When I heard her utter those words I burst out laughing, all my anger gone, knowing that my budding little actress had obviously picked up this line from some movie she had watched.  All thoughts of punishment had disappeared and I asked her where she had heard those words, “I’m bad.  I know it.  I need help.”

She had recently watched a movie called LIFE WITH MIKEY, and in this movie, a young girl about Tifani’s age was a pickpocket on the streets of New York.  She gets caught and an angry man accuses her of stealing his wallet.  A small crowd gathers around her.  Michael Chapman (Michael J. Fox) shows up.  He had just had his wallet stolen by this same girl.  He is the head of a child talent agency, and is always looking for new talent.  He sees the way that this girls is playing the crowd, and realizes that she is a natural.  He intervenes, telling everyone that she is his daughter.   Crocodile tears pour down her pretty little face and she exclaims, “I’m bad.  I know it.  Daddy, I need help.”

She made the confession, “I’m bad.  I know it.  I need help”, not out of any realization of her true nature, but in the hope that people would feel sorry for her, give her a break and let her go.

Her words, though, have great significance for those who want to enjoy God.  The life of enjoying God begins with the startling revelation that we are all bad.  That we really and truly Know that we are bad and that without help, we are doomed.

This thought, for many, is the hardest part of enjoying God.  In fact, it seems ridiculous!  When confronted with the possibility that we might be bad, we immediately present our first list of all the good things we do.  We give to charitable organizations and donate time to worthy causes and don’t beat our wives or children and work hard at the office and never cheat or steal.

Our second list is made up of truly bad people like murderers, rapists, thieves and those who cheat on their spouses and take advantage of the poor.  We can always point to those who are really bad and thus exonerate ourselves.

Everyone has their own categories of who is bad and what is bad and we certainly don’t fall into any  of those categories.  But, the category that matters most, is God’s category.  Since He is the one we want to enjoy, and it is He that gives the joy, it is His standard of Good and Bad that we need to take a look at.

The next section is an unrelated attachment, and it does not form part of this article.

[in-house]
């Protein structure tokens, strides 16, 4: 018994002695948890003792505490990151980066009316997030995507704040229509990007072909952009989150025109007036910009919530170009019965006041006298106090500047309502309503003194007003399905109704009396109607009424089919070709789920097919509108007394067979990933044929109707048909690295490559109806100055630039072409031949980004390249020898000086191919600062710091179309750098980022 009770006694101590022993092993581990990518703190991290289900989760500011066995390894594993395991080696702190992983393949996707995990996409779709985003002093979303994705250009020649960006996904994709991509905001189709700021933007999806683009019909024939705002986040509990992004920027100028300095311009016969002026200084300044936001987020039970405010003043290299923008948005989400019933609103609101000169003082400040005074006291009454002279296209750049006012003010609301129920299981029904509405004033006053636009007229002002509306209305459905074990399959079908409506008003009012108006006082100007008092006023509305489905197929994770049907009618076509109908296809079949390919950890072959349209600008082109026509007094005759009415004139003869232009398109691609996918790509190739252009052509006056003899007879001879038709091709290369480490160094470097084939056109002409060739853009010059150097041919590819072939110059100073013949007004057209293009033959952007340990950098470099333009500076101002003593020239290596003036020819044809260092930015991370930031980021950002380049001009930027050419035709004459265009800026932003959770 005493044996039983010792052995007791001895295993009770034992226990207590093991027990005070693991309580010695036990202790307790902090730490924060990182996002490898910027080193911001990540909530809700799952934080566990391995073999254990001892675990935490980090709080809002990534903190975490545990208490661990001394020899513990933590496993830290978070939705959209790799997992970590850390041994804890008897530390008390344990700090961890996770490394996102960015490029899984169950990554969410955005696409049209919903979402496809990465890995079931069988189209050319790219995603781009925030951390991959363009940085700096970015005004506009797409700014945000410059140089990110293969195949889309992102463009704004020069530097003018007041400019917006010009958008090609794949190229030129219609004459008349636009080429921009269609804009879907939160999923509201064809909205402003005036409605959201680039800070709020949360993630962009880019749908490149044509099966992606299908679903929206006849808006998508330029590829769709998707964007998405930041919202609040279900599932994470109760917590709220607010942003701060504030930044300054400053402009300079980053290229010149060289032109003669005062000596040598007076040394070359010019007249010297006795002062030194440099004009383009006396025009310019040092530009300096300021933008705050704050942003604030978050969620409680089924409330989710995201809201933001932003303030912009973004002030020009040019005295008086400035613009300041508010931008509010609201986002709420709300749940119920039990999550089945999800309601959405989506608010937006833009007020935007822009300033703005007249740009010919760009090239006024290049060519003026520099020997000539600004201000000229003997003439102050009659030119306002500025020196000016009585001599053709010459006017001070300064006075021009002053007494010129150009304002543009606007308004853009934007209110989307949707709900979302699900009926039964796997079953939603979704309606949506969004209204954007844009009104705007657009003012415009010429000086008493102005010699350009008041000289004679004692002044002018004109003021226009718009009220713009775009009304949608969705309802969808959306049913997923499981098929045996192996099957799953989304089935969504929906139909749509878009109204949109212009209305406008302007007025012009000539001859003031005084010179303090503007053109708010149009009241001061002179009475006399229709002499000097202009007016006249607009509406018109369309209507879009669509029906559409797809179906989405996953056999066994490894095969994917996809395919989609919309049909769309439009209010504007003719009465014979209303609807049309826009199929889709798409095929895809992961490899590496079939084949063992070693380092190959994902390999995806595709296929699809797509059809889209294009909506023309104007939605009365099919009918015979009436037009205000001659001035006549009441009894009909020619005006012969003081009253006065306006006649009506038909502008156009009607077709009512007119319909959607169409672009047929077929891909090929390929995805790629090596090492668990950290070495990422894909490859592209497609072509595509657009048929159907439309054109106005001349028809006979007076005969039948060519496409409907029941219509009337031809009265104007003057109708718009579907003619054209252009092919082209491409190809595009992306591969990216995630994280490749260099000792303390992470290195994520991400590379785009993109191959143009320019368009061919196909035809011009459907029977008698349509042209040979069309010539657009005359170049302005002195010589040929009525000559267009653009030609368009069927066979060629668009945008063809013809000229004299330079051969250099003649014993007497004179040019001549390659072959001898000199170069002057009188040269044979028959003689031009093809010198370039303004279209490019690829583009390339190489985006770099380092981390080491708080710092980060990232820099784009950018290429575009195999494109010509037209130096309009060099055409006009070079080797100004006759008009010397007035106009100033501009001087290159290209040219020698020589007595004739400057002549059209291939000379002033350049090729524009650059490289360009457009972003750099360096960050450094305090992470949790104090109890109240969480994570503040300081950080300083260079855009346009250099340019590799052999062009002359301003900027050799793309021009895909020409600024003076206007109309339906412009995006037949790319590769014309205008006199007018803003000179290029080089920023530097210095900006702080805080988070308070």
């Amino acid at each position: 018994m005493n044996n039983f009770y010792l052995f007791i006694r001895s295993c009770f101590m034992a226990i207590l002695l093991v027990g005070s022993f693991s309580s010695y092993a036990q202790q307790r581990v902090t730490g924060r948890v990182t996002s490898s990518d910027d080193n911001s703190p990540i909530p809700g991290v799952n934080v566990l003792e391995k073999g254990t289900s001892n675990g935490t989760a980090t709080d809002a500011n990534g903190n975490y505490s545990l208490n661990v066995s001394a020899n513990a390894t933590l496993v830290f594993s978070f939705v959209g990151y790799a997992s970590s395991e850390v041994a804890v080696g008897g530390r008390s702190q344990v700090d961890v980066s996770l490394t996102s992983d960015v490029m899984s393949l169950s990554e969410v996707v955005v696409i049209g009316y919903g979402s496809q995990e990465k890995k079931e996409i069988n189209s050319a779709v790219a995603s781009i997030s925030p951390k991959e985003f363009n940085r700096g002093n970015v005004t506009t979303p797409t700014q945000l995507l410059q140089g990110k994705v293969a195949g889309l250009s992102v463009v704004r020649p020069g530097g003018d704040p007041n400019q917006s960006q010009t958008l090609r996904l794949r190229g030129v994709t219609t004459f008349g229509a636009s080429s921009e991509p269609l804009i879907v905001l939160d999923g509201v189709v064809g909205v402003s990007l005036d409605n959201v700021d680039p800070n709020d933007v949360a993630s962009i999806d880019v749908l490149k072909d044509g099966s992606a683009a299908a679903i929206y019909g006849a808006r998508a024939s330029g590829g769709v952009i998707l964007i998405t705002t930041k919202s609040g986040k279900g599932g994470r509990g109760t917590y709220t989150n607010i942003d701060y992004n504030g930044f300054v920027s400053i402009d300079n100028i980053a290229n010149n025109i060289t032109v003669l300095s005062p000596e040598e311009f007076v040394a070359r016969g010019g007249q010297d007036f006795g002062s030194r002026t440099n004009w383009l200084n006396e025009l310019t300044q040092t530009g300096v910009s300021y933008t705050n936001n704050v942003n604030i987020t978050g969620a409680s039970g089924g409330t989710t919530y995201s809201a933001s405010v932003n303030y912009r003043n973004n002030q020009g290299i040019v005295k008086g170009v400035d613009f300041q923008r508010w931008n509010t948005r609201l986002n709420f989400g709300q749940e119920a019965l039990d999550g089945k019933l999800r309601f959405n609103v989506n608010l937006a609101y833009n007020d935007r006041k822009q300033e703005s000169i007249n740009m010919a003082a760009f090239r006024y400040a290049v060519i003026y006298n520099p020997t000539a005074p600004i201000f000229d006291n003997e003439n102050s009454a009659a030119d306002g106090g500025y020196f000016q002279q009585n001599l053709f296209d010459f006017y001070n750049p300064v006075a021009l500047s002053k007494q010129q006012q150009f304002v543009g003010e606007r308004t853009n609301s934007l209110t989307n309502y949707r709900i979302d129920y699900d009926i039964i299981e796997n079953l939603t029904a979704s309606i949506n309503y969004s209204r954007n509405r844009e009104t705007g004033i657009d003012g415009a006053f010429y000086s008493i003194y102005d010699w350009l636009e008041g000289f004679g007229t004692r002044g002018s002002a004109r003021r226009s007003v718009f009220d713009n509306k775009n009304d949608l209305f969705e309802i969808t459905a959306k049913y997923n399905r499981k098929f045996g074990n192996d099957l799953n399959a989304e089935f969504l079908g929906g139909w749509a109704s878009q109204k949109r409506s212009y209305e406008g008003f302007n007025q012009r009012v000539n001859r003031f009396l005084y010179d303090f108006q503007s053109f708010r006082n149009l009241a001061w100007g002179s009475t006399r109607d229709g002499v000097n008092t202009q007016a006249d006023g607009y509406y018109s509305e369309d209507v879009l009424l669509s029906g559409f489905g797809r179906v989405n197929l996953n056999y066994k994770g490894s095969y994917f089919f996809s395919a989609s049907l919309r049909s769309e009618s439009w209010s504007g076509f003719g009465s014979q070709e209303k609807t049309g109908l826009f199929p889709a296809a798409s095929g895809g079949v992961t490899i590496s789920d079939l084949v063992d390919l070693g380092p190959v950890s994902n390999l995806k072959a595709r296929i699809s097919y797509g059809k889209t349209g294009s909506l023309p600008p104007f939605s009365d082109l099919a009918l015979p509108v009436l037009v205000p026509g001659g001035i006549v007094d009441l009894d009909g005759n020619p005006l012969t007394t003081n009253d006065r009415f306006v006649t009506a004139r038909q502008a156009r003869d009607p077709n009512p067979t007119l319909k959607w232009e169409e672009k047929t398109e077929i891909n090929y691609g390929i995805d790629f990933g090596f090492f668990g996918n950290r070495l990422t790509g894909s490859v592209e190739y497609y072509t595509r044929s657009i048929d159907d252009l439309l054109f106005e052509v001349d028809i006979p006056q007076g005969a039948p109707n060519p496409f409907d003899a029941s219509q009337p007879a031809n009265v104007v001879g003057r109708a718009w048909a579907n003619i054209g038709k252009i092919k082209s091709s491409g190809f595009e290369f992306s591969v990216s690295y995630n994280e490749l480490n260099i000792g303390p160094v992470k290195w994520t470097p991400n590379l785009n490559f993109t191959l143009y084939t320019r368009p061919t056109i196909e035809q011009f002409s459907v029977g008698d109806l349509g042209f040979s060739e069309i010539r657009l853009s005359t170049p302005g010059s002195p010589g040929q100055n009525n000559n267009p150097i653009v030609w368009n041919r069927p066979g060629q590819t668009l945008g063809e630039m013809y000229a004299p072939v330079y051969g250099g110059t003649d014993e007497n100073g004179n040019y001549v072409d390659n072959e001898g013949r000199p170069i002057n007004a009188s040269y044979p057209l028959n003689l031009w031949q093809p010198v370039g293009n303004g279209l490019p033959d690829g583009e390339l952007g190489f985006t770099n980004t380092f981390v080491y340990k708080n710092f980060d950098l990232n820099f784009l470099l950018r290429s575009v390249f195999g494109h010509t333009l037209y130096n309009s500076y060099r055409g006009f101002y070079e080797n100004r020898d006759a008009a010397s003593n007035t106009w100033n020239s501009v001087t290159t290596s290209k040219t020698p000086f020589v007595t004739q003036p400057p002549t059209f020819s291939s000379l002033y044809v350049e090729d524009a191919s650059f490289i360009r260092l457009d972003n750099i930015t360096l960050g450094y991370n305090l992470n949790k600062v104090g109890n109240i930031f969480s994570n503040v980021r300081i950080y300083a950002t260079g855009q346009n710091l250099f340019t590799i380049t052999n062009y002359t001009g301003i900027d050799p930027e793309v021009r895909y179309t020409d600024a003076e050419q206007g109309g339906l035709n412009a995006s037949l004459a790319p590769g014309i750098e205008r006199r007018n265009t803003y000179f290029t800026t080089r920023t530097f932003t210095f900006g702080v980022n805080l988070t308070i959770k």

In the Bible God reveals His character and ours.  He shows us His standard of goodness and also how far removed we are from that standard.  The Bible tells us in no uncertain terms that because we do not live up to His standard of Goodness that we are His enemies (Rom. 5:10). Indeed, we are dead in our badness.  Dead in our sins as Paul puts it Ephesians 2.  Sin is just another word for bad, a type of bad that utterly offends  a perfect God, and totally blocks our any chance of enjoying God.  In Romans 3:12, Paul quotes Ecclesiastes 7:20 saying, “All have turned away, they have together become worthless; there is no one who does good, not even one.”  Even the good deeds we do, the random acts of kindness we perform, the rewards we receive for helping others, are all a stench in the nostrils of God, if done apart from being in right relationship with him.

Help Is Available

This is where the Good News comes in.  We can’t enjoy the God the Good News if we don’t first understand the bad news.  The bad news is that we are bad.  The Good News is that help is available!

The last phrase the girl pickpocket declared when confronted by the angry victim was, “I need help.”  She was insincere in her claim of needing help.  If we truly believe from the bottom of our hearts, that we re bad and desperately need help, God is more than willing to come to our aid and rescue us.

I lived in Sonoma County, California, for a number of years.  There were a few years that we experienced terrible flooding.  I lived close to the RussianRiver and during a particularly bad flood many of the residents were surrounded by high water and had to be helicoptered to safety.  Those residents recognized they were in a bad way and were glad to be helped.

I remember one especially dramatic photograph that appeared in the local paper.  A man was being rescued from the raging river by a fireman who was in the river with him.  The fireman was roped to other firemen standing on the bank.  The drowning man was rescued and the photographer went on to win a Pulitzer prize for the photo.